AES prediction by machine learning

AES prediction by machine learning
03 October 2021 - Orgo

EAS prediction 2017 Jensen.PNGRee, Göller and Jensen report the prediction of bromination reactions by aromatic eletrophilic substitution (AES) using machine learning in a preprint on ChemRxiv (DOI). In this reaction type, bromine is an electrophile attacking an aromatic compound, resulting in a positively charged cyclohexandienyl cation a.k.a. arenium ion which then loses hydrogen to form a brominated aromatic compound.

Exactly where the bromine substituent ends up is one of the central themes in organic chemistry. Substituents already present on the ring play a directive role because they decide how well the positive charge in the arenium intermediate is accommodated. Simple aromatic systems are fairly predictable but when it comes to heterocycles things gets difficult.

The key data from the article for the new algorithm called RegioML are as follows. Twentyone thousend brominations were pulled from the Reaxys database, For each of the reactants the partial atomic charges were calculated by quantum mechanical methods. The surroundings of each of the potential reaction sites could then be quantified. In a specific number sequence, the reaction site itself is preceded by the immediate neighbors with their atomic charges, next in the train are the neighbors of the neighbors and so forth, the text mentions a descriptor in 485 dimensions but this translates to a artificial tree with up to 5 branches. With respect to training the dataset the article mentions LightGBM, a popular machine learning framework developed by Microsoft. The reported accuracy is 93%.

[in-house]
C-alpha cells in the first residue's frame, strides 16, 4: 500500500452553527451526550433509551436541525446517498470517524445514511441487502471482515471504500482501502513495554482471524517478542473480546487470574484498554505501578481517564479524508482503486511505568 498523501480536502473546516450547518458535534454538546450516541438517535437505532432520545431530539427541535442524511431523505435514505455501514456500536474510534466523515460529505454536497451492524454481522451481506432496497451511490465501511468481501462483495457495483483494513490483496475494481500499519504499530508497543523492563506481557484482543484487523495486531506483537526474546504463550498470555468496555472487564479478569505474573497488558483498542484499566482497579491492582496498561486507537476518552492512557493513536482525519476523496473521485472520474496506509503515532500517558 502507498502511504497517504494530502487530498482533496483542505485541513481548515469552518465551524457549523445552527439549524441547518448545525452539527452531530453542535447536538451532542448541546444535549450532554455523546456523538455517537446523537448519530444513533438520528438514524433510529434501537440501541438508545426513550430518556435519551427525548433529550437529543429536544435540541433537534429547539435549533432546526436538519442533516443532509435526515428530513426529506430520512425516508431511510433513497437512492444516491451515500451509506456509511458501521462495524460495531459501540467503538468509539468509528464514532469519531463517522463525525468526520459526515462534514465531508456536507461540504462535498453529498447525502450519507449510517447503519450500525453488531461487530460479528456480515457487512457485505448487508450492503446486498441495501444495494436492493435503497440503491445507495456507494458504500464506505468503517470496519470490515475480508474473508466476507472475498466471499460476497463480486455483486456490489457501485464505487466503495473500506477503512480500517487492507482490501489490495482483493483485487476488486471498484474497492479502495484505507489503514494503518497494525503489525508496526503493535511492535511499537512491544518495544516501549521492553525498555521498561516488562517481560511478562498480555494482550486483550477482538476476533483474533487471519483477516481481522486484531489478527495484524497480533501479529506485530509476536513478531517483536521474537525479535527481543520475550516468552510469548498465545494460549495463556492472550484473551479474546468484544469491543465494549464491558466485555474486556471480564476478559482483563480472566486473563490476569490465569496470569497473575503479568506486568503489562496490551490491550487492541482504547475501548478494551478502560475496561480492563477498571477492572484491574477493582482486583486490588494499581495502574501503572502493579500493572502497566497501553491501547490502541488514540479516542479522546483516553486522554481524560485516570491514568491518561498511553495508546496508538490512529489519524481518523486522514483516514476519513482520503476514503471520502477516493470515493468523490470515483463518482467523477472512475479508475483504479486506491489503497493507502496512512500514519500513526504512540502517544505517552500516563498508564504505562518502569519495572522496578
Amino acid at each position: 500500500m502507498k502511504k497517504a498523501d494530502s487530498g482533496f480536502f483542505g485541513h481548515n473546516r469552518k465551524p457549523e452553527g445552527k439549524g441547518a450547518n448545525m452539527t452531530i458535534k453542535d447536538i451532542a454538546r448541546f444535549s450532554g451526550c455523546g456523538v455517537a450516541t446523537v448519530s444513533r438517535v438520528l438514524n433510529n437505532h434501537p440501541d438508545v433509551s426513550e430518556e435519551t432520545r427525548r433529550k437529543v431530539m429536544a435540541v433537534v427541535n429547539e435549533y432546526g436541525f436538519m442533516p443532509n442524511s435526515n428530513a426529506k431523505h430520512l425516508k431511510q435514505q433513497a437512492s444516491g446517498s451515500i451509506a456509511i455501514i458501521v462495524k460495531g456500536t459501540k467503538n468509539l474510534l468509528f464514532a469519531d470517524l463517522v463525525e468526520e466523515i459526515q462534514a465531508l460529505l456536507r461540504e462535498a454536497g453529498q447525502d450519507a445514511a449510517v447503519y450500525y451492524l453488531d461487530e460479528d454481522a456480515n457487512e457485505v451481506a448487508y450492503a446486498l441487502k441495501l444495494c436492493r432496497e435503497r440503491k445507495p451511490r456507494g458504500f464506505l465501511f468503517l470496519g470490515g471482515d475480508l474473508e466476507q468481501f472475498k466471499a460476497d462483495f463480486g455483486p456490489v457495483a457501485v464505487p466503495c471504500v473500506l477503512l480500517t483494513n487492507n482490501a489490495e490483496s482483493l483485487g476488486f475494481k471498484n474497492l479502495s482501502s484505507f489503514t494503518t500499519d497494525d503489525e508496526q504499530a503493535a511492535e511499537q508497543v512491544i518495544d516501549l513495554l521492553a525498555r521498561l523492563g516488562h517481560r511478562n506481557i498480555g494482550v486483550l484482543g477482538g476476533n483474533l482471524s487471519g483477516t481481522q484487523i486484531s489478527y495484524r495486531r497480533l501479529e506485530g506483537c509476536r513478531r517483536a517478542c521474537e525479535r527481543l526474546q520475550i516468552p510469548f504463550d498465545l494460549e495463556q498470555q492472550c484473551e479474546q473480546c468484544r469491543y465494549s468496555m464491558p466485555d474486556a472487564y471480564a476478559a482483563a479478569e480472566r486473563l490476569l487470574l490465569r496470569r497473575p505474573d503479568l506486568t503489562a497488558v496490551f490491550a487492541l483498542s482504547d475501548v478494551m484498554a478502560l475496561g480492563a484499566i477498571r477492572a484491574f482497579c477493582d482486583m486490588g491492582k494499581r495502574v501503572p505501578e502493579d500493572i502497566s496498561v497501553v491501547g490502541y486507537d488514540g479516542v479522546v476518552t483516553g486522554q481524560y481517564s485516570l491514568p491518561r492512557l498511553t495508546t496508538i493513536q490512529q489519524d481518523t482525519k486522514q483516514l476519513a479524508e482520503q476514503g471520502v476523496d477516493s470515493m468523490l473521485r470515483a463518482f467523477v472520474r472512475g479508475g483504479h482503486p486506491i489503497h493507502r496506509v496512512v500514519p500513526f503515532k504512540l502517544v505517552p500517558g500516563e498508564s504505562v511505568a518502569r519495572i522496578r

The new reactivity prediction method is the successor to an earlier 2017 predictor from the same Jensen group called RegioSQM20 ( DOI). This method relies on the calculation (PM3) of the highest proton affinity of all potential reaction sites. In 525 selected reactions the success rate was 81%.
This work is very attractive because new substrates can be tested at a website (http://regiosqm.org) and also attractive because it is based on open-source computational software that you can run on any computer or so it appears (the MOPAC dependency is not truly open-source). Main disadvantage here is the lengthy calculations required per molecule.

Example: the outcome of bromination reaction ID 1784850 is predicted in RegioSQM as a73b138bc2f71d06bd9f4953d6a30ddc. Now, the inner workings of this website must have been superseded by the new machine learning work but I hope it sets an example for more initiatives in computational chemistry.